Tag Archives: Barbara Kingsolver

pest or food: a snail story

We are living in a state of food excess on the farm, so much so that anything not being intentionally grown is destined for the compost pile. I have pulled a countless amount of edible weeds from the ground, leaving them to wilt and die in the path. We have probably gotten rid of enough lamb’s quarters to have as a significant portion of every meal for the past four weeks. Yesterday, I was weeding a bed of beets and uprooted two of the largest tomatillo plants currently on the farm. They were removed because that bed was for beets, not tomatillos. All of this unwanted biomass ends up getting turned into compost, but I really wanted to do something about it, however small. So, I ate some snails.

My progress has been discussed a bit here and there on the blog, but a quick recap: After collecting all of the snails, I had them on a diet of lettuce for about four days. I then switched their food source to cilantro, rosemary, Mexican tarragon (another farm “weed”), and leaves from a lemon tree to finish off their flavor for several days. Then, I cleaned them all and put them in a wooden box with a bowl of water for three days, changing the water and cleaning the box each day. Finally, this past Friday we cooked them.

After boiling the snails for five minutes, I pulled the meat out of the shell (a crazy, crazy sight) and removed a cartilaginous part that felt even less fun to eat than the snail slimefest. I heated up the wok, tossed in a lot of farm-grown garlic, onion, and cilantro, and finally added the snail meat. Justin had made tortillas, and snail tacos were served with a squeeze of lime juice, some fresh onion, and more cilantro.

I deem this project a success. Despite the slime factor of the snail meat, the flavor of the meal was pretty delicious and the people who ate the tacos are still alive. Also, I killed about 80 snails in the process and their deaths went towards feeding me, three others, and eventually the farm dog.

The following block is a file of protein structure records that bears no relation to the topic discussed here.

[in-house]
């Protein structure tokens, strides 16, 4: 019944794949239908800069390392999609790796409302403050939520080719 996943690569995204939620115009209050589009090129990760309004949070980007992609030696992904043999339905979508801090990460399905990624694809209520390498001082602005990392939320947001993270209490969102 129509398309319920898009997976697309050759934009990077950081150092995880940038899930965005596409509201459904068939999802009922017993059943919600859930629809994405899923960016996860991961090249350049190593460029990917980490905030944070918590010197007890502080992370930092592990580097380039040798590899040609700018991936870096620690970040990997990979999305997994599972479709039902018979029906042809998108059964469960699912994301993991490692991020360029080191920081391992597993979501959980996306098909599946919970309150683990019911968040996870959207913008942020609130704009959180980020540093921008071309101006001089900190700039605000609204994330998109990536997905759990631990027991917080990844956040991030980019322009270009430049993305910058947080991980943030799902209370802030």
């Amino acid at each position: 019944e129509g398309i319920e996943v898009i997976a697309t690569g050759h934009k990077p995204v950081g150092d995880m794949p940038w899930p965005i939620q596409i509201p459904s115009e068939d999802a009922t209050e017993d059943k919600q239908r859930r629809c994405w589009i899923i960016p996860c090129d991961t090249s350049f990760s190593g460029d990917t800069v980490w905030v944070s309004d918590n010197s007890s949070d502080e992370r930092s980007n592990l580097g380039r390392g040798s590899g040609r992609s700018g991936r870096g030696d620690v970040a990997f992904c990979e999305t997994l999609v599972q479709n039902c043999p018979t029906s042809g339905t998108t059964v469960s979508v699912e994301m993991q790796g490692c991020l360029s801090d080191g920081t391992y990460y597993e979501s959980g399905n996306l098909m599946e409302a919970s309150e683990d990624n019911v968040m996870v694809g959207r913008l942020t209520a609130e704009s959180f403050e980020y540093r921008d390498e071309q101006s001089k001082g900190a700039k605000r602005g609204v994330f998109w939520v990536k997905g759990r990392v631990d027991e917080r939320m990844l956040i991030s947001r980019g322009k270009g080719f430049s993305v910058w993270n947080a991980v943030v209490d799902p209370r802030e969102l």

A few days later, I was reading Gary Paul Nabhan’s Coming Home to Eat: The Pleasures and Politics of Local Foods, which is a pretty interesting counterpart to Barbara Kingsolver’s Animal, Vegetable, Miracle: A Year of Food Life. While both are accounts of  local eating, Kingsolver moved her family away from Arizona for her project while Nabhan chose to embrace the local foods of his Arizona foodshed. If the O’odham Indians survived in and around Flagstaff, Arizona for centuries, Nabhan posits, surely the foodshed provides food worth understanding and integrating into one’s diet.

Anyway, he writes about the gathering and roasting some hornworms, and then seeing many of the worms in the beds of a small farm. He writes: “Should I think of them as part of the harvest or as a pest? I realized that most statistics defined agriculture’s productivity far too narrowly, merely measuring the yield of intentionally sown crops in a field, ignoring or even discouraging the rest of life that clusters there.” The farmers and I definitely recognize the tendency for more and more wildlife to find their way to the farm and become part of the micro-ecosystems of the individual beds, but efforts are still made to quell any population of weed or bug that is not being grown intentionally.